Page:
Between March and June 2023, the Convergence Energy Services Limited (CESL) team conducted field visits in Raipur and its adjoining districts in Chhattisgarh, Lucknow in Uttar Pradesh, Nalanda in Bihar, and Trivandrum in Kerala. These visits aimed to assess the potential adoption of technologies such as electric bicycles among people who travel short distances (5-10 km). The team studied current trip durations, the frequency of on-demand trips, and transport-related expenditures to identify the target beneficiaries who could benefit from more convenient commute modes. Initial field visits indicated e-cycles as a viable commute mode to address their aspiration of owning a private vehicle while ensuring zero emissions.
The initial discussions hinted at women government employees, especially Anganwadi, Accredited Social Health Activists and women associated with Self-Help Groups (SHGs) as the potential users of e-cycle for their work travel. Subsequently, CESL and Council on Energy, Environment and Water (CEEW) collaborated with the Energy Management Centre (EMC) of Kerala to conduct an extensive survey and demonstration to assess the viability of electric cycles (e-cycles) as a prospective alternative to the existing commute patterns of the identified beneficiaries at Manikkal Gram Panchayat, known for being one of Kerala’s net-zero Panchayats.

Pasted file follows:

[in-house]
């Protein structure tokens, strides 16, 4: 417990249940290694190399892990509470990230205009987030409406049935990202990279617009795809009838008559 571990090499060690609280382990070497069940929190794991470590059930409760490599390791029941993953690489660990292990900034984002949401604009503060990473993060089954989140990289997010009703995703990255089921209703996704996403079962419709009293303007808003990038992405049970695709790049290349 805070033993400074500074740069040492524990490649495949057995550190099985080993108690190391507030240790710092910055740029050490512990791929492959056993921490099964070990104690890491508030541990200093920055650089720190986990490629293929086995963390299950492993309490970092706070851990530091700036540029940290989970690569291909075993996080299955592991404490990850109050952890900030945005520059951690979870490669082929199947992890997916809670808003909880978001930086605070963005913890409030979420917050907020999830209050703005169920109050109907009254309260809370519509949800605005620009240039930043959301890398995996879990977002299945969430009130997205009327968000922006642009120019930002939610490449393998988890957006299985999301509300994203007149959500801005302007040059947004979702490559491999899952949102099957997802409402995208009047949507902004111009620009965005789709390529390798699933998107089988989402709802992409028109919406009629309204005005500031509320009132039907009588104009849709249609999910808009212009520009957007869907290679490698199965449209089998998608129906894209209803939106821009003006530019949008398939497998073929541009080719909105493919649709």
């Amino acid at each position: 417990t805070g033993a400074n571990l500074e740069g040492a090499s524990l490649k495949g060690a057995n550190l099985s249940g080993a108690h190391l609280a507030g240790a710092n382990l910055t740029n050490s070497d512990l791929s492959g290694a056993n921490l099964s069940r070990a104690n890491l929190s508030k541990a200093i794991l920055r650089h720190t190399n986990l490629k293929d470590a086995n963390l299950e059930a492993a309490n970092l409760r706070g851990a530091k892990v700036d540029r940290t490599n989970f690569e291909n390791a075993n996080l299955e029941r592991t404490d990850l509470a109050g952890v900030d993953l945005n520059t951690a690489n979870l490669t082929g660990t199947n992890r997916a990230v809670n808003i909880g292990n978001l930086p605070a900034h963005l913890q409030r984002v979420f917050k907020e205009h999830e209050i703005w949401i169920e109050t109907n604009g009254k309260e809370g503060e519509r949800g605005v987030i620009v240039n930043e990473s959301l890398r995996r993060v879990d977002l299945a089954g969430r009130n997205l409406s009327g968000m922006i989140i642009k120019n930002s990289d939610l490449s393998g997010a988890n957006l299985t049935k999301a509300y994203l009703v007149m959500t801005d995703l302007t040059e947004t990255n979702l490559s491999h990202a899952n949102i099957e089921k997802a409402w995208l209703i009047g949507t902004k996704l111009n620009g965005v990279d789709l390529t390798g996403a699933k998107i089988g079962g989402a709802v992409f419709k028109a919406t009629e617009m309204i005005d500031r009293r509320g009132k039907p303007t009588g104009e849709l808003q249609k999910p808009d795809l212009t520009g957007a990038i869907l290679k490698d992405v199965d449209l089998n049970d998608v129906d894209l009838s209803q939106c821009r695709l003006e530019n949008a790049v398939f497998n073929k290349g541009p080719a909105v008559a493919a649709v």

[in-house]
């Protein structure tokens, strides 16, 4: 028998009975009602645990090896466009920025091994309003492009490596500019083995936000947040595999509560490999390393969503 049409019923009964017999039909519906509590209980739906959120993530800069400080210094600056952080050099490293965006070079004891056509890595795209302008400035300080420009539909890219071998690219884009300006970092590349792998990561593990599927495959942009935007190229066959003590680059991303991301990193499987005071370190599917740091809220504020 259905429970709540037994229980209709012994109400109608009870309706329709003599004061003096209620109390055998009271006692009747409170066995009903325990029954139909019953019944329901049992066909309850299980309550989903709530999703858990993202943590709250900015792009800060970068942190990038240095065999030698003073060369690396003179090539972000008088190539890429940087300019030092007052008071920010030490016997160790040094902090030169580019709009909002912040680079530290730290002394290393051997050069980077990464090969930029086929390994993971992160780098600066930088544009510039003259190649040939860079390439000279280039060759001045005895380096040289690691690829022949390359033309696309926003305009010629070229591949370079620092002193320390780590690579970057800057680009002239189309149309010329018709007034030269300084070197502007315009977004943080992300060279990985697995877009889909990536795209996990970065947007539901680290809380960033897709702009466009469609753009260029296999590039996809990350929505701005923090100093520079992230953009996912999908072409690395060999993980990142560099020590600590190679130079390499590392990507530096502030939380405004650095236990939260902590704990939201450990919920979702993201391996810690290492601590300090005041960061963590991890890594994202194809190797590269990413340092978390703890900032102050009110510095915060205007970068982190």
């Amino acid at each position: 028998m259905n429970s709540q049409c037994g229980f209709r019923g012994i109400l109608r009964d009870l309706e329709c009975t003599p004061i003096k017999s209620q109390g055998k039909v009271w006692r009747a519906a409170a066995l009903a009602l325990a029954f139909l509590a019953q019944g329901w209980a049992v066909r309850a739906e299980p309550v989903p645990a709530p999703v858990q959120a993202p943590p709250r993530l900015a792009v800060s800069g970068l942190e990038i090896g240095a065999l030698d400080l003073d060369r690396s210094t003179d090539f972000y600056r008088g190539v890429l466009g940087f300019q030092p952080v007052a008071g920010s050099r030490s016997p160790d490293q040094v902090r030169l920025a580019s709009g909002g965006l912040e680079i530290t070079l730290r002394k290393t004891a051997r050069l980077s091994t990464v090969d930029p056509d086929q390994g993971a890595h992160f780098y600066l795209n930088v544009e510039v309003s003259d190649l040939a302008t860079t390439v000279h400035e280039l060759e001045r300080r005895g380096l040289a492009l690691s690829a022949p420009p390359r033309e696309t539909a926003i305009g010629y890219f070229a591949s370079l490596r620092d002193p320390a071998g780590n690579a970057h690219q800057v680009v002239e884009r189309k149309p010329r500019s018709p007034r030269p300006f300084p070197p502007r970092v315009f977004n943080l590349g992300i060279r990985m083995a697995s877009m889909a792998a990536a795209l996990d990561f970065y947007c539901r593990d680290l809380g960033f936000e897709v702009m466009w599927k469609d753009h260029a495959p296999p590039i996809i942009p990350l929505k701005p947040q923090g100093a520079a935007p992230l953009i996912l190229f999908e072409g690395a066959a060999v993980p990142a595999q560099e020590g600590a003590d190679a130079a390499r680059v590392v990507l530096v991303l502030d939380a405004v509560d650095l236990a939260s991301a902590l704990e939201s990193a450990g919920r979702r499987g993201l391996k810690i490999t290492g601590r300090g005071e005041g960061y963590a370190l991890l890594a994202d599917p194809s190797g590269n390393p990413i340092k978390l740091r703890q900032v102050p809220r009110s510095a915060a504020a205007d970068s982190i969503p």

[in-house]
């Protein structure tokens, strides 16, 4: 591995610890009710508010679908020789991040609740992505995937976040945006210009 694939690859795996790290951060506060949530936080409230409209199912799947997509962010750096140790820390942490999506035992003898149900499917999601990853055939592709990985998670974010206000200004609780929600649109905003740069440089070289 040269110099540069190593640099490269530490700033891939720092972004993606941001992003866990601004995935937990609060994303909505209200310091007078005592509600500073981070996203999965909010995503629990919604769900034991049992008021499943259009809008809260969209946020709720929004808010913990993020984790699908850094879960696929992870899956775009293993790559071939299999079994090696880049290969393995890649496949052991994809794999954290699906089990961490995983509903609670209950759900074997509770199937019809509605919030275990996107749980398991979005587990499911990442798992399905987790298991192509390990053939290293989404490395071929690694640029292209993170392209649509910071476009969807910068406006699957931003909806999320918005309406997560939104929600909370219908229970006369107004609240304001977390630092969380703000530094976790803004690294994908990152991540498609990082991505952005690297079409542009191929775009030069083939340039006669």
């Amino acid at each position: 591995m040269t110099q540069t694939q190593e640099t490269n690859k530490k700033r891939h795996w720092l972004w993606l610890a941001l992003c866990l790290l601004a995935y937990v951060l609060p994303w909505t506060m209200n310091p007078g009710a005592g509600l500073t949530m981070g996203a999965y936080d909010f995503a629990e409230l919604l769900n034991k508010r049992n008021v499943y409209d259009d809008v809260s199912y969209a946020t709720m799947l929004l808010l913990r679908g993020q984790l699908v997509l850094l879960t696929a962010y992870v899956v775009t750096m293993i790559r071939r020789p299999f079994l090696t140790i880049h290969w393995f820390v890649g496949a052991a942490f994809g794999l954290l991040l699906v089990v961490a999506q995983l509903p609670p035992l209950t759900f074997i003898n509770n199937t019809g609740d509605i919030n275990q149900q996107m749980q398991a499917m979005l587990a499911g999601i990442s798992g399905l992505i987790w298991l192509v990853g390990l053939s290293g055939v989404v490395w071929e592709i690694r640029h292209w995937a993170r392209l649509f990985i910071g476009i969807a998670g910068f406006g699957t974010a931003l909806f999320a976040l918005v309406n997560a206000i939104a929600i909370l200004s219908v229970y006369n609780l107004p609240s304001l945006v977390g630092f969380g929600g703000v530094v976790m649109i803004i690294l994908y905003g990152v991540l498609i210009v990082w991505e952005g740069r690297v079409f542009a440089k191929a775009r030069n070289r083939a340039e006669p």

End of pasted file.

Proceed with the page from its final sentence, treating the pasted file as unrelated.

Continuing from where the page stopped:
Three different models of e-cycles were made available at the Panchayat office in the month of July 2023. The demonstration of e-cycles conducted at Manikkal Gram Panchayat received enthusiastic response and the identified target groups took the opportunity to take a test ride and provide detailed feedback on their experience. The majority of the beneficiaries (70–75 per cent) believed that e-cycles would reduce fatigue and improve work efficiency, resulting in higher wages. Key findings from the survey and demonstration include: